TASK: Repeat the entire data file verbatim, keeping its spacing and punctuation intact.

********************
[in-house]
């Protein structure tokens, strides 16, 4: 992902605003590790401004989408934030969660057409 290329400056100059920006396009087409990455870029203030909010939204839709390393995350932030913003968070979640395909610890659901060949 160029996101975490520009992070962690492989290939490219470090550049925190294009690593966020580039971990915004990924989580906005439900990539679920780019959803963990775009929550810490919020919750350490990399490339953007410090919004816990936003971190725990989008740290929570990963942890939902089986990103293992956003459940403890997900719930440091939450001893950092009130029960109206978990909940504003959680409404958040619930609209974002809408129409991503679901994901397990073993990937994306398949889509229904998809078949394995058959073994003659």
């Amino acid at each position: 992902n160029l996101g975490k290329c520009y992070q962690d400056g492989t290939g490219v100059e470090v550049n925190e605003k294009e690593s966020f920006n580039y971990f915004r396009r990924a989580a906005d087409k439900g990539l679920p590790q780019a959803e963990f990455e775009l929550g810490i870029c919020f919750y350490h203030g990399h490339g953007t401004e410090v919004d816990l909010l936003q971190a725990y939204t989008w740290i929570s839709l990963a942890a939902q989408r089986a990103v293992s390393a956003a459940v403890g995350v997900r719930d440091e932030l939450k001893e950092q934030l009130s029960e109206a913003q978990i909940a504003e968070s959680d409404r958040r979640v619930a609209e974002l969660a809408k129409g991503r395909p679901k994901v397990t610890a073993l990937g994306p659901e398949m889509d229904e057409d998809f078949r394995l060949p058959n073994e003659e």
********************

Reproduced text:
[in-house]
């Protein structure tokens, strides 16, 4: 992902605003590790401004989408934030969660057409 290329400056100059920006396009087409990455870029203030909010939204839709390393995350932030913003968070979640395909610890659901060949 160029996101975490520009992070962690492989290939490219470090550049925190294009690593966020580039971990915004990924989580906005439900990539679920780019959803963990775009929550810490919020919750350490990399490339953007410090919004816990936003971190725990989008740290929570990963942890939902089986990103293992956003459940403890997900719930440091939450001893950092009130029960109206978990909940504003959680409404958040619930609209974002809408129409991503679901994901397990073993990937994306398949889509229904998809078949394995058959073994003659």
């Amino acid at each position: 992902n160029l996101g975490k290329c520009y992070q962690d400056g492989t290939g490219v100059e470090v550049n925190e605003k294009e690593s966020f920006n580039y971990f915004r396009r990924a989580a906005d087409k439900g990539l679920p590790q780019a959803e963990f990455e775009l929550g810490i870029c919020f919750y350490h203030g990399h490339g953007t401004e410090v919004d816990l909010l936003q971190a725990y939204t989008w740290i929570s839709l990963a942890a939902q989408r089986a990103v293992s390393a956003a459940v403890g995350v997900r719930d440091e932030l939450k001893e950092q934030l009130s029960e109206a913003q978990i909940a504003e968070s959680d409404r958040r979640v619930a609209e974002l969660a809408k129409g991503r395909p679901k994901v397990t610890a073993l990937g994306p659901e398949m889509d229904e057409d998809f078949r394995l060949p058959n073994e003659e």